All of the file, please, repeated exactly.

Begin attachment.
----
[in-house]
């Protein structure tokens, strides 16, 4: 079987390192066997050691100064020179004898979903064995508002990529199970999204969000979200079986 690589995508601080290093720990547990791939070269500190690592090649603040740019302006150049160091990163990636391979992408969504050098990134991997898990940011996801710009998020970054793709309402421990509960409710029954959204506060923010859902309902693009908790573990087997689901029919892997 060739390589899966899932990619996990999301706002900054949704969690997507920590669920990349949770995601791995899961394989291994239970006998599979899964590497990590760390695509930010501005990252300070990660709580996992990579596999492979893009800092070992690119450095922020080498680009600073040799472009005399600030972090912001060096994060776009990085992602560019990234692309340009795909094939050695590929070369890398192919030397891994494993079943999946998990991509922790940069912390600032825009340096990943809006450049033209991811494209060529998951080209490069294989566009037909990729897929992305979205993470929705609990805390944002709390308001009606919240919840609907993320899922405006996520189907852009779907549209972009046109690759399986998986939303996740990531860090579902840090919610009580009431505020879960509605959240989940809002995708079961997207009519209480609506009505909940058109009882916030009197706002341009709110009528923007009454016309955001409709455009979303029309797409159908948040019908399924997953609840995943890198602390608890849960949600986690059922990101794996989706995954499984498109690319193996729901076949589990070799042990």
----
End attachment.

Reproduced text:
[in-house]
């Protein structure tokens, strides 16, 4: 079987390192066997050691100064020179004898979903064995508002990529199970999204969000979200079986 690589995508601080290093720990547990791939070269500190690592090649603040740019302006150049160091990163990636391979992408969504050098990134991997898990940011996801710009998020970054793709309402421990509960409710029954959204506060923010859902309902693009908790573990087997689901029919892997 060739390589899966899932990619996990999301706002900054949704969690997507920590669920990349949770995601791995899961394989291994239970006998599979899964590497990590760390695509930010501005990252300070990660709580996992990579596999492979893009800092070992690119450095922020080498680009600073040799472009005399600030972090912001060096994060776009990085992602560019990234692309340009795909094939050695590929070369890398192919030397891994494993079943999946998990991509922790940069912390600032825009340096990943809006450049033209991811494209060529998951080209490069294989566009037909990729897929992305979205993470929705609990805390944002709390308001009606919240919840609907993320899922405006996520189907852009779907549209972009046109690759399986998986939303996740990531860090579902840090919610009580009431505020879960509605959240989940809002995708079961997207009519209480609506009505909940058109009882916030009197706002341009709110009528923007009454016309955001409709455009979303029309797409159908948040019908399924997953609840995943890198602390608890849960949600986690059922990101794996989706995954499984498109690319193996729901076949589990070799042990």